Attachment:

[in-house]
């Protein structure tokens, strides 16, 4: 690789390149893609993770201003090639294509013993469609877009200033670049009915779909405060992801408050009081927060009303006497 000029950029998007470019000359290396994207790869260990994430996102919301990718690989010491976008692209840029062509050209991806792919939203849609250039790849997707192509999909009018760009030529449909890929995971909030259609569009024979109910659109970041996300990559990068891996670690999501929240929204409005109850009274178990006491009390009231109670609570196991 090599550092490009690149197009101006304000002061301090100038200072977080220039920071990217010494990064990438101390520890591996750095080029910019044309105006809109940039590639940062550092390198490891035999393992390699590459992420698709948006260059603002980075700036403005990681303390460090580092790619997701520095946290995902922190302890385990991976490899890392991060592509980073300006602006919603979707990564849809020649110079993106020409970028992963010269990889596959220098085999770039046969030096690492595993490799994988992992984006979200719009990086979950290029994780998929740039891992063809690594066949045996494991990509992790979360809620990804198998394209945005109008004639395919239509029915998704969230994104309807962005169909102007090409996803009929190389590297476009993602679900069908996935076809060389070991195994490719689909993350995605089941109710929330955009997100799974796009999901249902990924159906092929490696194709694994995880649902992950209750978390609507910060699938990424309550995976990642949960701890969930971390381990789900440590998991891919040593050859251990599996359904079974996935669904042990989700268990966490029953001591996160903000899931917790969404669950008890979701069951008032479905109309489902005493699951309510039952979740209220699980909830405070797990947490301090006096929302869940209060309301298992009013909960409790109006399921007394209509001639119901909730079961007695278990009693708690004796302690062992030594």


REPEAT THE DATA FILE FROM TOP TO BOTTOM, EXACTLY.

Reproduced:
[in-house]
């Protein structure tokens, strides 16, 4: 690789390149893609993770201003090639294509013993469609877009200033670049009915779909405060992801408050009081927060009303006497 000029950029998007470019000359290396994207790869260990994430996102919301990718690989010491976008692209840029062509050209991806792919939203849609250039790849997707192509999909009018760009030529449909890929995971909030259609569009024979109910659109970041996300990559990068891996670690999501929240929204409005109850009274178990006491009390009231109670609570196991 090599550092490009690149197009101006304000002061301090100038200072977080220039920071990217010494990064990438101390520890591996750095080029910019044309105006809109940039590639940062550092390198490891035999393992390699590459992420698709948006260059603002980075700036403005990681303390460090580092790619997701520095946290995902922190302890385990991976490899890392991060592509980073300006602006919603979707990564849809020649110079993106020409970028992963010269990889596959220098085999770039046969030096690492595993490799994988992992984006979200719009990086979950290029994780998929740039891992063809690594066949045996494991990509992790979360809620990804198998394209945005109008004639395919239509029915998704969230994104309807962005169909102007090409996803009929190389590297476009993602679900069908996935076809060389070991195994490719689909993350995605089941109710929330955009997100799974796009999901249902990924159906092929490696194709694994995880649902992950209750978390609507910060699938990424309550995976990642949960701890969930971390381990789900440590998991891919040593050859251990599996359904079974996935669904042990989700268990966490029953001591996160903000899931917790969404669950008890979701069951008032479905109309489902005493699951309510039952979740209220699980909830405070797990947490301090006096929302869940209060309301298992009013909960409790109006399921007394209509001639119901909730079961007695278990009693708690004796302690062992030594």